Sunday November 17, 2019 Balkan Call Report Back

Click on the camera to see the video of the service.

Intimacy and the power of Prayer

This past week our small team arrived back from Macedonia, so much happened that it is impossible to cover in a short article. But as I look back it seems that there is one theme that God seems to be impressing on the global church.  

The Sunday before we left, we prayed for the persecuted church. Little did we know that we were going to meet some of those we were praying for in person. The three-day conference, the Balkan Call, was closed to photography because a number of the attendees were labelled as terrorists by the places where they were serving the Lord.  We met missionaries who had been imprisoned, some had been kicked out of their countries and others had been threatened or intimidated. All these heroes have one thing in common, they are people of prayer.

God is raising up people all over the world who are starting prayer meetings in churches or homes. Across the globe, people are gathering together to pray for the kingdom of God to come, for His will to be done.

Our dear friend B is a missionary from Germany who lives in Gilane, Kosovo, and is helping people start prayer rooms all over the region. She planned and coordinated the prayer room that our team helped with during the conference. The little prayer room upstairs from the main conference venue, had continuous prayer and worship for 75 hours, covering the conference in prayer. Our Airbnb apartment was constantly busy as people were coming and going all hours of the night, to and from times of prayer.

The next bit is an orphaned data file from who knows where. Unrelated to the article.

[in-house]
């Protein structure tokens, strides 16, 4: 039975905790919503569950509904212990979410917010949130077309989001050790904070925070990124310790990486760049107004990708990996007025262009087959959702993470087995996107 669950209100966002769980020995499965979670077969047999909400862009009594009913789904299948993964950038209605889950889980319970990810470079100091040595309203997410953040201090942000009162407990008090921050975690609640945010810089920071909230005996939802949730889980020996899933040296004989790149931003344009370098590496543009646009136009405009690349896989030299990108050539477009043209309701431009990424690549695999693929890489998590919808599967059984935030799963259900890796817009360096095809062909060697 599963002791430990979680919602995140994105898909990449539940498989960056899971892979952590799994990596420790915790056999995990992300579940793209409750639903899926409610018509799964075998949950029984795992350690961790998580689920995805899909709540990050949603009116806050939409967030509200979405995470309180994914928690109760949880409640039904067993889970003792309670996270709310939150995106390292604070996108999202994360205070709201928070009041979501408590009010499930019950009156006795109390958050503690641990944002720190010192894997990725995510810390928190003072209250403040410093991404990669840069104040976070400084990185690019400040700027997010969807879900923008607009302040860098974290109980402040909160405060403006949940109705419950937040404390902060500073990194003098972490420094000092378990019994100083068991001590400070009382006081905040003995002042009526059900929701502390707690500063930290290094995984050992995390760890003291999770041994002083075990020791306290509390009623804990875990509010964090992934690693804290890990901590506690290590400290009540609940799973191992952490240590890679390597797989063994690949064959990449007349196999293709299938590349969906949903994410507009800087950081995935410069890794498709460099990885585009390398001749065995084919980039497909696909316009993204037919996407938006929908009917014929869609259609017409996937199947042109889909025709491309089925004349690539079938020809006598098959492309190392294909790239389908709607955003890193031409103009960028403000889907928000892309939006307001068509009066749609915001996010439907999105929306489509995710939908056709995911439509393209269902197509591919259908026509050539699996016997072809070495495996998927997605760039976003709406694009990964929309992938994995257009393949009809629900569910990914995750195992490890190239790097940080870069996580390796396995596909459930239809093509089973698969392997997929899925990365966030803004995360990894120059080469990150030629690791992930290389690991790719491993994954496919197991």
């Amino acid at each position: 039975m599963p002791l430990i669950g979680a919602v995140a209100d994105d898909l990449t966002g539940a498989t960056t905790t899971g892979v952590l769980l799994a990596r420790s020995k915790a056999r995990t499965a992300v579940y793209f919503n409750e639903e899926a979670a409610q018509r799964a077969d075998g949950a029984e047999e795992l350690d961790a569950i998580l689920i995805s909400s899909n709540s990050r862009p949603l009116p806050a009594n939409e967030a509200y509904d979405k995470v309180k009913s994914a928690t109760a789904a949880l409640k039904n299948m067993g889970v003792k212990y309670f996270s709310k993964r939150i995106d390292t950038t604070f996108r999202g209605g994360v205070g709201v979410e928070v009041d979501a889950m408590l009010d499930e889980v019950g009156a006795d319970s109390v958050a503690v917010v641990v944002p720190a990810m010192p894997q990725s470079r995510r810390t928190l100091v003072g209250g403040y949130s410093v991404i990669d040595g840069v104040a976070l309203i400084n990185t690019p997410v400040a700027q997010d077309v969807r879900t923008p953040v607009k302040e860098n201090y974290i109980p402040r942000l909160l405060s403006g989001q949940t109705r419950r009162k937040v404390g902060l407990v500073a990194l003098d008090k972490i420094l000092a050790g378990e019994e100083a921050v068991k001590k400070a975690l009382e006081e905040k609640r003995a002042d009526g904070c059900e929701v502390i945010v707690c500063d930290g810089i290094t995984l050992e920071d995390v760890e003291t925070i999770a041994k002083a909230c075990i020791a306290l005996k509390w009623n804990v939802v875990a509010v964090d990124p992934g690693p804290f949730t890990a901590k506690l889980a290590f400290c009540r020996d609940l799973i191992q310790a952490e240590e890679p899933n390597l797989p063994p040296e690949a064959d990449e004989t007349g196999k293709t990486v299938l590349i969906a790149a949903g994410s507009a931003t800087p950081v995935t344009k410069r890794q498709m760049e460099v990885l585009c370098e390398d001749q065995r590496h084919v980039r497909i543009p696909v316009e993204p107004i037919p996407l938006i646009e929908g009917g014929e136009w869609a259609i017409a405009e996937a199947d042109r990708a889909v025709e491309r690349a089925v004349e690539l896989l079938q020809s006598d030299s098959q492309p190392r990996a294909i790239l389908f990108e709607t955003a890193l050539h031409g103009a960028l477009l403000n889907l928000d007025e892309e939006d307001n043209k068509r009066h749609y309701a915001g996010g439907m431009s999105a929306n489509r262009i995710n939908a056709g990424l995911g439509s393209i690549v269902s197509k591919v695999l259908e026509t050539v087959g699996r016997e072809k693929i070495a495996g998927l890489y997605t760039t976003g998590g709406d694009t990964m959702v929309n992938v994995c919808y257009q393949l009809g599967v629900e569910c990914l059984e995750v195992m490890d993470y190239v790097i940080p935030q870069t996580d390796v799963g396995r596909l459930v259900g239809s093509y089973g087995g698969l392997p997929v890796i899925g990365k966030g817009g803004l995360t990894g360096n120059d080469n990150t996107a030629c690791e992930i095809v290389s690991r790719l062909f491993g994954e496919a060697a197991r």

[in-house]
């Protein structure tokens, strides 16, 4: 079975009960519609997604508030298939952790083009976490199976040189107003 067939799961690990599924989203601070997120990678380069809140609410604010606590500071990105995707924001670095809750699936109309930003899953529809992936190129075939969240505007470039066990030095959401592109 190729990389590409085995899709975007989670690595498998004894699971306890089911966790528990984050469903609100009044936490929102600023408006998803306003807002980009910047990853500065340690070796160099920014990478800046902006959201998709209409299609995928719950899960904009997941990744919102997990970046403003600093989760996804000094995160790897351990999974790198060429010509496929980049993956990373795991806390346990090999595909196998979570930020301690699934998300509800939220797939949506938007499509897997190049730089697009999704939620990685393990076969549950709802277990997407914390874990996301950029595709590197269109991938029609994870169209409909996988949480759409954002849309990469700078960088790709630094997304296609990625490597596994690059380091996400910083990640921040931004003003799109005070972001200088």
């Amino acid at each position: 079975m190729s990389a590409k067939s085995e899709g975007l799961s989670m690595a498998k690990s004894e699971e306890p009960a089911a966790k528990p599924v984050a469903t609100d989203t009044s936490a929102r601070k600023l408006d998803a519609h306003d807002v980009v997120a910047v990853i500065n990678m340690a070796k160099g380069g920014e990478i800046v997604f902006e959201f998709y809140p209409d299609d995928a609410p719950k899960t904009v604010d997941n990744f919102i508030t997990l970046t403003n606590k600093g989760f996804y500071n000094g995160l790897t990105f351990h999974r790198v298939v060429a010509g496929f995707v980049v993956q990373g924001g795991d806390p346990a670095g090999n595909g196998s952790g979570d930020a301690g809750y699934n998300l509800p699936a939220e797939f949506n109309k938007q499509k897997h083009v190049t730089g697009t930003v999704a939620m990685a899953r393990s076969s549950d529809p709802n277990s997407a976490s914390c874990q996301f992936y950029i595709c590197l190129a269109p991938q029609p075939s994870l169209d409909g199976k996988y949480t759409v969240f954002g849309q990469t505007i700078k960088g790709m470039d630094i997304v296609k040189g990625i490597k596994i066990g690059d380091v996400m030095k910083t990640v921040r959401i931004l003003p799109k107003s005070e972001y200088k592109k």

One of the speakers was Pastor Andrew Brunson and his wife Norine. The Brunson’s were missionaries in Turkey for over 20 years, but the government only began to take notice and persecute them when they began to pray and mobilize others to pray. We heard how Andrew was imprisoned for two years, until he was released last year. He firmly believes that God chose him to be imprisoned in order to focus millions of people around the world to pray for the Gospel to be proclaimed in Turkey. Many of us were aware of his imprisonment and it is true that millions prayed, not only for his release, but also for the persecuted church in Turkey.

When we begin to pray, the world takes notice, Satan and his demons take notice. In Exodus 33 we read about the Tent of Meeting, the place where Moses met with God face to face (Exodus 33:11). When Moses met with God, the entire nation of Israel came and watched. They came and worshipped and stood at the entrances to their tents.

Today, people notice when we pray. When we pray together as the church, the neighborhood notices. It is as if the neighborhood stands and looks at the church because something is happening, God is meeting with His people. When we pray for our community, the community changes, there is a shifting that takes place.

Satan will do anything to prevent a church from praying, really praying. The governments of this world are afraid of a praying church. Whenever a dictator begins to take power, the first thing they do is attempt to squash the praying church, because there is power in prayer.

Our team met with Maurice, a believer from Egypt, who told us of a miracle that has recently taken place in Egypt. Since the Ottoman empire, there has been a law on the restriction of building churches or even repairing churches in Egypt. This law has stood for over five-hundred years. But this law was finally removed last year by the Egyptian president. The church in Egypt had been faithfully praying for this and God heard their prayers.  

It is important for us to pray together as a church, but we will never have a passion for praying together if we don’t pray alone. If we don’t have a personal, intimate walk with the Lord, we will have no desire to pray with others for revival in our world. The desire to pray for revival and national healing, comes from a deep personal devotional walk with the Lord.